Cyrielle Raingou wins award for portrayal of childhood in the shadow of Boko Haram

Set close to where Cameronian Cyrielle Raingou was brought up in the northern part of the country, Le spectre de Boko Haram (The Ghost of Boko Haram) demonstrates the social and economic effects of living in a warzone where the national army is fighting terrorist organisation Boko Haram.

‘Eyes of innocents’

Winning the Rotterdam International Film Festival’s top Tiger award, Raingou’s debut film, shot from a child’s perspective, was described by the jury as “a story that centres on its filmmakers’ patient and honest gaze on the hovering presence of violence, seen through the eyes of innocents”.

Le spectre de Boko Haram calmly portrays daily life in a poor, remote village, far away from the capital and from the headlines of international media outlets. The children’s point of view includes fear, trauma, debate, regret, memory and hope.

Raingou has worked in NGOs since 2015, allowing her to travel to different villages in an effort to screen films, and encourage debate and discussions among residents of the war-torn and poverty-stricken areas where Boko Haram was heavily operating. In 2016, she left that work with the idea to make a film about how civilians are resisting the militant group.

“Firstly I wanted to make a film about a construction worker who lost his family in a strike [by Boko Haram] in an attack of retaliation against him as he was trying to build a weapon to help the government,” she tells The Africa Report during the Rotterdam Film Festival.

“I felt I was going to endanger the life of this person if I made this film, so stopped this idea,” she says.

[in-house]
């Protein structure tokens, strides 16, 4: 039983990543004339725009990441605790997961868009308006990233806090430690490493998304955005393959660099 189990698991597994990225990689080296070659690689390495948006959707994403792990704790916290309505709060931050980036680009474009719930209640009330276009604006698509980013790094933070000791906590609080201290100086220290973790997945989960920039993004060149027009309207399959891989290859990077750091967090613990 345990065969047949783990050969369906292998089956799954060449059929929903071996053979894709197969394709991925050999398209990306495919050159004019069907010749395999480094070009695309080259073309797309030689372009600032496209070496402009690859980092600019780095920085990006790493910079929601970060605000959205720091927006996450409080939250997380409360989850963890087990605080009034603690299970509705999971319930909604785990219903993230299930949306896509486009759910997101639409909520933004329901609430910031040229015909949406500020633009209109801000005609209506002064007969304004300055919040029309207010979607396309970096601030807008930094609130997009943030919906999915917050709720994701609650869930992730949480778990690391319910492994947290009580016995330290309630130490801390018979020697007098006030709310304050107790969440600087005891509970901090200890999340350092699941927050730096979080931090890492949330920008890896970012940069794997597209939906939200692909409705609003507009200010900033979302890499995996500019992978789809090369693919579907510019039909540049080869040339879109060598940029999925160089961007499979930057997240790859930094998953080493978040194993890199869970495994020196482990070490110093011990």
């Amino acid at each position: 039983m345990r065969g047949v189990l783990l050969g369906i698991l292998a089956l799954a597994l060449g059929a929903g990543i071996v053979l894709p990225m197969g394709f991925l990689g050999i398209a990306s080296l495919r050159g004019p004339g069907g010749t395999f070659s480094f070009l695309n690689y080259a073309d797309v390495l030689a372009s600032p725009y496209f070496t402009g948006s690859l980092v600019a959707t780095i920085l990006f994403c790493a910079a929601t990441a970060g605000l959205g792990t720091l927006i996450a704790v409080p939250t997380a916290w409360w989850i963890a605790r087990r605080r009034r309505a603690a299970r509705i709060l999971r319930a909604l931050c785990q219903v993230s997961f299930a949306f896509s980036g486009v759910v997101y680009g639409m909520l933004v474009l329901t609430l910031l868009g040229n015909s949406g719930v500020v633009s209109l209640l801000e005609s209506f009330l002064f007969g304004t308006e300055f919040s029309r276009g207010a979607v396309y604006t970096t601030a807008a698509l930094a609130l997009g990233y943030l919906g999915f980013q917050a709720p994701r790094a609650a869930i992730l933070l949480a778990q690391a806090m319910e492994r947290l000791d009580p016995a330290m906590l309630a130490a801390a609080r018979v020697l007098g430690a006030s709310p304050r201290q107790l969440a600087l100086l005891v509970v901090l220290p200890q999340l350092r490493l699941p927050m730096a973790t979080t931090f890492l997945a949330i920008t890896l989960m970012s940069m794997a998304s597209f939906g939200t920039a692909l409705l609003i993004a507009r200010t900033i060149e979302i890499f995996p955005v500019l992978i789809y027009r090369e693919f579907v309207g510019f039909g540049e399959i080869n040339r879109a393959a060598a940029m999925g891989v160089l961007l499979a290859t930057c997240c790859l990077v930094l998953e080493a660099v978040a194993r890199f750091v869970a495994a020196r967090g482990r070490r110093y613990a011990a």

She returned in 2018, and dove into village life. She met Ibrahim and Mohamed, the two protagonists of her film, showing the conflict from their eyes and their discussions.

“Their conversations are not filtered. They say what they feel,” Raingou says. Between 2018 and 2022, she would travel three or four times a year to further comprehend the dynamics of rural living, something she is not foreign to.

“If I didn’t grow up in a village, I wouldn’t be able to see things the way I saw them when I was making this film,” she says.

‘Code of the village’

Raingou’s teams had to abide by what she called “the code of the village” regarding addressing male elders, shooting in a warzone, passing security checkpoints, and limiting bureaucratic glitches. Living in Paris, Raingou would code-switch, changing her style to modest African print clothing with a hair cover.

“I didn’t want to make them feel that I am coming to change the way they live. In some cases, you must know your place as a woman,” she says, laughing.

“However, once I started to use my camera, for them I was not like any other woman in the village. I was the woman with the camera and I had a skill that made them trust and respect me.”

The children play and go to school in the film as shots are heard from adjacent areas in the distance. It is the soundtrack for many of these villages.

“I was there in places where Boko Haram was striking,” she says, describing their attacks as desperate.

“The fight is no longer ideological, as these terrorists are hungry in the mountains and climb down to steal food or cattle from the villagers, and the military is not telling everything to the population.”